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THE POET OF MY DREAMS

[[telegraph and woolsey]]

It was a crazy party at Fid's house he rented off Telegraph Avenue. People glided in and out in various forms of intoxication. A guy was off in the corner strumming a 60's ballad on his guitar and it seemed out of place. An activist was trying to pick up a student who was with someone else and the someone else dismissed the activist as a "revolutionary...who does revolution anymore?" And then he glared at the activist. At the center of it was a wild gyrating woman who twirled around each person she, apparently liked or knew and did a dance. She bent in front of me and stuck her hand down my shirt and felt for my man tits but I didn't have anything, so she rubbed the fat I had acquired over some time.

Thus began a brief encounter with Karon, crazy Karon who had an appetite for adventure. She had gotten aboard a cruise liner as a teen-ager and made it over to Hawaii before being discovered. He got a few headlines, and everyone liked the action, the captain gave her his cabin on the return trip. Then there was her attempt to steal moon rocks up at the Rad Lab above the University. She took off her clothes and streaked in the blue night before being wrestled to the ground by the burly campus cop.

[[alta bates]]

Tall, black with red bandana and simple skirt, hands girding the cleaning supplies, suspicious and quiet, lived down on Telegraph, in the tough place where she feared for her son. It appeared, for a long time, she didn't like anyone. She didn't like white people. Ok, that was understandable. I didn't like white people or, in fact, most people. I represented to her a presence that had floated up and around her all her life, laughing and looking serious for no apparent reason. But mostly it was because of all the judgements passed her way on any number of subjects. "They cause me so much problems just being there and making out like they are better than me." So thought that for a long time. "They have marked me down as a low person, down here cleaning up offices and worth nothing without a thought in my head worth anything." Another thought. She was kind and quiet, cultivated flowers in front of her house and tried to keep her sons from getting into trouble.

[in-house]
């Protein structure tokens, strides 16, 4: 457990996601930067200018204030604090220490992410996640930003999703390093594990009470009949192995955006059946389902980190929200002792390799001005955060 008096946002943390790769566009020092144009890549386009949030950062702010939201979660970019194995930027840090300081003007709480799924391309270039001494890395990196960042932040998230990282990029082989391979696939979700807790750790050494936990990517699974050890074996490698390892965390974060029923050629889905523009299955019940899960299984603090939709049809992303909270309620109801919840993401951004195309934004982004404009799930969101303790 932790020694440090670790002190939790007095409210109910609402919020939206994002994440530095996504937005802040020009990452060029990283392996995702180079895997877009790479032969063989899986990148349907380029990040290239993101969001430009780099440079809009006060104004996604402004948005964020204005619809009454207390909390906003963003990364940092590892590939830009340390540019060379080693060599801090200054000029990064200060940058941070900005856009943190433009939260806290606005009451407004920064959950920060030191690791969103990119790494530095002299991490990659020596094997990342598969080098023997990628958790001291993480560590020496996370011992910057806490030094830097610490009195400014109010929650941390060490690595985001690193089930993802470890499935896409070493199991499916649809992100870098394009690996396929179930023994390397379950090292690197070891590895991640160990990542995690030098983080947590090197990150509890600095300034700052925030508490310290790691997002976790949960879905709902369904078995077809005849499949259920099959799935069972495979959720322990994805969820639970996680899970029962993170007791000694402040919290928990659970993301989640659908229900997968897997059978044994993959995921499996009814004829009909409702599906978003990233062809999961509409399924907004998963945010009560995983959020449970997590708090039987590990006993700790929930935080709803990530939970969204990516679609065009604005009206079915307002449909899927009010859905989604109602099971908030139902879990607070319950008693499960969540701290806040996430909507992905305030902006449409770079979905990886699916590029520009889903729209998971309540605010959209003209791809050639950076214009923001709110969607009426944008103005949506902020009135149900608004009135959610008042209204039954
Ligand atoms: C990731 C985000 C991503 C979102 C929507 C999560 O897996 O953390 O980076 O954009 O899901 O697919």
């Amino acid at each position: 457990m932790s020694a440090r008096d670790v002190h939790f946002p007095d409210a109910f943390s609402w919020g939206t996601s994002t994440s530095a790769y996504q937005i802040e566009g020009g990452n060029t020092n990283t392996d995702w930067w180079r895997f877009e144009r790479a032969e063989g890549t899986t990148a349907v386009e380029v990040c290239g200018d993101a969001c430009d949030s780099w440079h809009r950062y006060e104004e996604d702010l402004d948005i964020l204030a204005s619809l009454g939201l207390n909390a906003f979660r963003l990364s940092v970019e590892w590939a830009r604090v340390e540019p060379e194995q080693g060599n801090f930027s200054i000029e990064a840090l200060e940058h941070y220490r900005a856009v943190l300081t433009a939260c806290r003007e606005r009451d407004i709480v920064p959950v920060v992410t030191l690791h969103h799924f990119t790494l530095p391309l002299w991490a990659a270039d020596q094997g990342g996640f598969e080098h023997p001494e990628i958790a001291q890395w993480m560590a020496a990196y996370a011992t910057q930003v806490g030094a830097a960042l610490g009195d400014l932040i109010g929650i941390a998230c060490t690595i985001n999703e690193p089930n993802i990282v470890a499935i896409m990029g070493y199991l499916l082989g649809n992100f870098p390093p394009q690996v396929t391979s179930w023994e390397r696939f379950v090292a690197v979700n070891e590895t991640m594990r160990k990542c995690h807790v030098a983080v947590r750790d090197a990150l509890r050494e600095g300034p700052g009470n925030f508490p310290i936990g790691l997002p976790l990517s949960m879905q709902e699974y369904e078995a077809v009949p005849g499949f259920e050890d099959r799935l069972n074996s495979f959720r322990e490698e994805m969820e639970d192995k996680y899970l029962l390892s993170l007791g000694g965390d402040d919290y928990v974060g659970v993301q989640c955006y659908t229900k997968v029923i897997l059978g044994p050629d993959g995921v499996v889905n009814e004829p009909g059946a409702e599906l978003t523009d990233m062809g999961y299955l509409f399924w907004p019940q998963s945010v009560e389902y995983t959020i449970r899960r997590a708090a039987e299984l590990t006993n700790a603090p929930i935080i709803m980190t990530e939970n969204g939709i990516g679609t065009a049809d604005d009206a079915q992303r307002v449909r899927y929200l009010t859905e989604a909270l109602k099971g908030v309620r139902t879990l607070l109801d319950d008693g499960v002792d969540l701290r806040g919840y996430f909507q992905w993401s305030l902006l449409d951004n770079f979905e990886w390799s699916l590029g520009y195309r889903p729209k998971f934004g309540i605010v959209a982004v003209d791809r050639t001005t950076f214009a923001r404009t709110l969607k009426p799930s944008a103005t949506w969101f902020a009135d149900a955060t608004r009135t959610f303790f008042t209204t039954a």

She eyed me so suspiciously at first and would start to whistle as she got nearer to me. Her ritual was simple. Clean the baskets, wipe the empty chairs and tables, clean off the food left over from dinner, eventually vacuum the large business office. For weeks and weeks, she came into the office and we nodded at each other, said a strained hello, and she began to whistle until she had moved to the other side of the room. I was always flirting with a woman who was part Filipino and part black. She called herself a "flip" and was a 7th Day Adventist. So, one night Eleanora, the housekeeper, is standing behind me dusting and I swear I could hear her speaking to me. Things like, "watch yourself with that sister." "Don't you hurt that sister now." "You have powers young man, don't mess around with the sister unless you mean it." "You take care of that sister now." For a week this silent but powerful communication went on between us. I was very susceptible during those days to "the powers that aren't evident."

Berkeley city of particular delights: a tiny toy store tucked in here and a used bookstore featuring German editions of Goethe and Shiller down there, the ice cream store near the Bay run by the immigrant Vietnamese and their children. I was coming out of that bookstore once and spotted the wonderful He and She driving in their blue sportscar, an old MG with an acoustic guitar in back. I had seen them everywhere over the years. They always dressed up as beatniks or what people thought the beatniks dressed like back in the 50's. The woman had a painted up face with wild red hair. She was always the passenger while He drove, hands on the wheel at 3 and 6, staring ahead without movement or expression, moving the sports car in and out of the labyrinth that were Berkeley streets.

The first time I saw them I was startled by the theatric pose they had, the seriousness of their apparent intentions. But when I saw them a few years later exactly the same, in the same blue sports car looking straight ahead acknowledging nothing but their quest, even a few years later, I named them He and She, my favorite mystery couple. "They must be from rich families," was my first thought. I had known the rich and their debauched, useless children and knew that a prize for the kids was the opportunity to invent themselves and be whatever they wished to be. Sometimes it was expressed sexually, other times it was a complete renunciation of their class. They would move down among the proles of the city, take up their lingo and habits before disappearing into the anonymous world, Istanbul for instance. Or they could have been purely crazed people who lived together, a married couple who had met in the half-way house and wanted to defy the system by this conformity. Perhaps they were in a cult and occasionally butchered chickens in their apartment. It was not easy to figure out. It could have been simply two folk singers trying to make a transition to the awful 70's.